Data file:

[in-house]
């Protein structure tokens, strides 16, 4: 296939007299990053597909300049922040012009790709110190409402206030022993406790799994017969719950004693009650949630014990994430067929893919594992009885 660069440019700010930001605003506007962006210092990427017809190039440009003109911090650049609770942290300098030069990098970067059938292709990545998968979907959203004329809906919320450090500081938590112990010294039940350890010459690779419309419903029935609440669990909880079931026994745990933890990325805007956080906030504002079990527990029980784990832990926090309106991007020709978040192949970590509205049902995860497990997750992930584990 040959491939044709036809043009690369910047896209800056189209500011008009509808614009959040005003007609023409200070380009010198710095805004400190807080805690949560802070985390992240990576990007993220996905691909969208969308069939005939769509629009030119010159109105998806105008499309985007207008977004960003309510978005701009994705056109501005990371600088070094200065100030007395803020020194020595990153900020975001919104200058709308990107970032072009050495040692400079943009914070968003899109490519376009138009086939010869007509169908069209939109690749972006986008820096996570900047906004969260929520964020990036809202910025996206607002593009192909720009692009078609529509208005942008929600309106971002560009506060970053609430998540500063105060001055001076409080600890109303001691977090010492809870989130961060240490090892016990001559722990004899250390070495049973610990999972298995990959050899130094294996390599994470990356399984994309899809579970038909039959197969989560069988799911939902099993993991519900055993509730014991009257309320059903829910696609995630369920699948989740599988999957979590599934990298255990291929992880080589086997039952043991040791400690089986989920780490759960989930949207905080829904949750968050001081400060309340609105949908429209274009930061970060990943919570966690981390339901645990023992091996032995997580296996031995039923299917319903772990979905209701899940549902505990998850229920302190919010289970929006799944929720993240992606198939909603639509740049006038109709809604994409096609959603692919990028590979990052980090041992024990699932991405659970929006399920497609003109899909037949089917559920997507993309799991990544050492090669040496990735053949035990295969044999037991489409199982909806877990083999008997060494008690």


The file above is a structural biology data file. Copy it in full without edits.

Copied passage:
[in-house]
């Protein structure tokens, strides 16, 4: 296939007299990053597909300049922040012009790709110190409402206030022993406790799994017969719950004693009650949630014990994430067929893919594992009885 660069440019700010930001605003506007962006210092990427017809190039440009003109911090650049609770942290300098030069990098970067059938292709990545998968979907959203004329809906919320450090500081938590112990010294039940350890010459690779419309419903029935609440669990909880079931026994745990933890990325805007956080906030504002079990527990029980784990832990926090309106991007020709978040192949970590509205049902995860497990997750992930584990 040959491939044709036809043009690369910047896209800056189209500011008009509808614009959040005003007609023409200070380009010198710095805004400190807080805690949560802070985390992240990576990007993220996905691909969208969308069939005939769509629009030119010159109105998806105008499309985007207008977004960003309510978005701009994705056109501005990371600088070094200065100030007395803020020194020595990153900020975001919104200058709308990107970032072009050495040692400079943009914070968003899109490519376009138009086939010869007509169908069209939109690749972006986008820096996570900047906004969260929520964020990036809202910025996206607002593009192909720009692009078609529509208005942008929600309106971002560009506060970053609430998540500063105060001055001076409080600890109303001691977090010492809870989130961060240490090892016990001559722990004899250390070495049973610990999972298995990959050899130094294996390599994470990356399984994309899809579970038909039959197969989560069988799911939902099993993991519900055993509730014991009257309320059903829910696609995630369920699948989740599988999957979590599934990298255990291929992880080589086997039952043991040791400690089986989920780490759960989930949207905080829904949750968050001081400060309340609105949908429209274009930061970060990943919570966690981390339901645990023992091996032995997580296996031995039923299917319903772990979905209701899940549902505990998850229920302190919010289970929006799944929720993240992606198939909603639509740049006038109709809604994409096609959603692919990028590979990052980090041992024990699932991405659970929006399920497609003109899909037949089917559920997507993309799991990544050492090669040496990735053949035990295969044999037991489409199982909806877990083999008997060494008690």